By DARREN YOURK
Globe and Mail Update
Statistics Canada released the first-ever count of Canada's same-sex couples Tuesday, saying a total of 34,200 same-sex common-law couples were counted in Canada in 2001.
The number represents 0.5 per cent of all couples in the country. Male couples outnumbered female couples in the 2001 census, with 19,000 male same-sex couples comprising 55 per cent of the total.
"We didn't have any expectations in advance for what the numbers might be," John Fisher, executive director of Egale Canada a national organisation that advances equality and justice for lesbians, gays, bisexuals and transgendered people, told globeandmail.com on Tuesday.
"We still feel today's results are very significant. The numbers are higher than the results the first time the question was asked in the U.S. and New Zealand."
The first time same-sex couples were identified in population surveys, 0.3 per cent of couples in the United States and 0.4 per cent in New Zealand identified themselves as being in a same-sex relationship.
"In each of those two jurisdictions, the numbers greatly increased the next time the question was asked," Mr. Fisher said. "I think we can expect the figure to increase as people get more comfortable with this type of inquiry."
The 2001 census allowed couples to note that they were common-law and same-sex, an option not previously included on the form.
It did not ask individuals within the family to give their sexual orientation, since one family member fills out the form for the rest.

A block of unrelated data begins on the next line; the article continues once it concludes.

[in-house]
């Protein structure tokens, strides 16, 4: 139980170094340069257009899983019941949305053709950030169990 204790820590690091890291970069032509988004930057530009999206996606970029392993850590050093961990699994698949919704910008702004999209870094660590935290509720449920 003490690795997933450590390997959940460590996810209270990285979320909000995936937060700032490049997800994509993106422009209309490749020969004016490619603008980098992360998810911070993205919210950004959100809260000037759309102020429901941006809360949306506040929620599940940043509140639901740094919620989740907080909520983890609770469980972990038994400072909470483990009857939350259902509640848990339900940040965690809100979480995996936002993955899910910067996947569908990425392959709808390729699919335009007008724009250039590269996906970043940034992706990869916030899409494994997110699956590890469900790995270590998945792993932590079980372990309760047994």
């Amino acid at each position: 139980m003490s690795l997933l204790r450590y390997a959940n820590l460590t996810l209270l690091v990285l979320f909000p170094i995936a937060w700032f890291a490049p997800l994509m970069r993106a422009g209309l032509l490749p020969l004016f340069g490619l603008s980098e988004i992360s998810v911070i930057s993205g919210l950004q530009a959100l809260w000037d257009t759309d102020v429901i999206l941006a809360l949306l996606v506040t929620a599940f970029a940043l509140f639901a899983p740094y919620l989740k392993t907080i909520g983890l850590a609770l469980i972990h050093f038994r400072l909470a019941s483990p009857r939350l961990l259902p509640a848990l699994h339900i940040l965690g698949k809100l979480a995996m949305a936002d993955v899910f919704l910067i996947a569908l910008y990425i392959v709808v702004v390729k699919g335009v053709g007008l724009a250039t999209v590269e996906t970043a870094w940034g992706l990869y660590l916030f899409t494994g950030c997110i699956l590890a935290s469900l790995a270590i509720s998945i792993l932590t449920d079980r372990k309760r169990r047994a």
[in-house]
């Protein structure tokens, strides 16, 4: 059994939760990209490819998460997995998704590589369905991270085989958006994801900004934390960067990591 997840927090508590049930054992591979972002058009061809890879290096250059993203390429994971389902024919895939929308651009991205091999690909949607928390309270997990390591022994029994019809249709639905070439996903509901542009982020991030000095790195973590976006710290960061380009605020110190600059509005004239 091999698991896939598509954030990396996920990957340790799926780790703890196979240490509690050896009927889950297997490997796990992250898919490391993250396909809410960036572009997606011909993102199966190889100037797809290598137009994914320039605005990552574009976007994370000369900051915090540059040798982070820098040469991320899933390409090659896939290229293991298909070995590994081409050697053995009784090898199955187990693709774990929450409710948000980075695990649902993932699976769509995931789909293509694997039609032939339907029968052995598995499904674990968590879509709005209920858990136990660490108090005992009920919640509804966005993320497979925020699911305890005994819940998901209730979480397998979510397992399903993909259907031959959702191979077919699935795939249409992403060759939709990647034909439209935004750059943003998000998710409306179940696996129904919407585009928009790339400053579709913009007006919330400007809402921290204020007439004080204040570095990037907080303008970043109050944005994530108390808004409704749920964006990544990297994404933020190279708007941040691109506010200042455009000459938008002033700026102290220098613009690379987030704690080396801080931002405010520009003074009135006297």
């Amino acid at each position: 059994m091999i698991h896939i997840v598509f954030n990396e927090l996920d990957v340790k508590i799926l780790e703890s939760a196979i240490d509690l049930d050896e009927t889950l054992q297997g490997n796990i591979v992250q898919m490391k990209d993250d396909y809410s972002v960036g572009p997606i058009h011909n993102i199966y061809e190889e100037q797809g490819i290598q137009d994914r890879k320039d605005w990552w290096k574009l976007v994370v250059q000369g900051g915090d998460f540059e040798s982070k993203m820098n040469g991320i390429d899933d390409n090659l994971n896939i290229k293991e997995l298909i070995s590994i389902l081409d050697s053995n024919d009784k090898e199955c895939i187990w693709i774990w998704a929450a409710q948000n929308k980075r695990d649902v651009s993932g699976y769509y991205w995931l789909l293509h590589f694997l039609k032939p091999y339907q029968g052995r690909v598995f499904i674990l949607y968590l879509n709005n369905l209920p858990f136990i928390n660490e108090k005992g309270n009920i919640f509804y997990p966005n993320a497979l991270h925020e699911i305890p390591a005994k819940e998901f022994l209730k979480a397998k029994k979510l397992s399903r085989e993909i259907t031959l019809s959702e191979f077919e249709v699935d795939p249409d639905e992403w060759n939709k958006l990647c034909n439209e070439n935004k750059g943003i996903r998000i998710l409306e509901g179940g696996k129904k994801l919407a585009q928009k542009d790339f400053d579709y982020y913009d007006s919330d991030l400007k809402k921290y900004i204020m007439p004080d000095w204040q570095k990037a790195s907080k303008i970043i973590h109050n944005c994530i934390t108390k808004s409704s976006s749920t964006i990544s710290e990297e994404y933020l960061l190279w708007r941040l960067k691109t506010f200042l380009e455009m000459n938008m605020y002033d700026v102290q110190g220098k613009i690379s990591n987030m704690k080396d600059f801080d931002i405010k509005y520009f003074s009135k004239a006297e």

The new census tally comes just as Ottawa is to begin public consultations on the definition of marriage, following two court rulings in Quebec and Ontario that found the present law, which requires that the union be between a man and a woman, discriminates against same-sex couples.
Justice Minister Martin Cauchon is expected to release a discussion paper this fall, outlining the options to consider. The government meanwhile is appealing the Ontario court decision, which came first.
Sociologists and gay-rights groups have already suggested that the count, released as part of a collection of family and household statistics, will be lower than the national reality because gay and lesbian couples, especially in rural areas, are unwilling to trust the government with their private living arrangements.
"The reality is that our community is one that has faced a lot of discrimination, often at the hand of our own government," Mr. Fisher said. "... Even today it is a government that is facing us across the courtroom."
Female same-sex couples were five times as likely to have children living with them as their male counterparts. About 15 per cent of the 15,200 female same-sex couples were living with children, compared with only 3 per cent of male same-sex couples.
"Those numbers really underscores the absurdity of the federal government argument that same-sex couples should be denied access to marriage because marriage is reserved for heterosexual child rearing," Mr. Fisher said.
"Obviously 15 per cent of lesbian couples are raising children. Why would we deny to those children the benefits of being raised within a married family unit?"
Mr. Fisher said he was most pleased that same-sex couples reported their relationships in every province and territory.
"They also reported their relationship in almost every federal riding," Mr. Fisher said. "That's a strong response to those MPs who might think that this is an issue that affects urban centres, not their rural community. Obviously it does."
With reports from The Globe and Mail's Erin Anderssen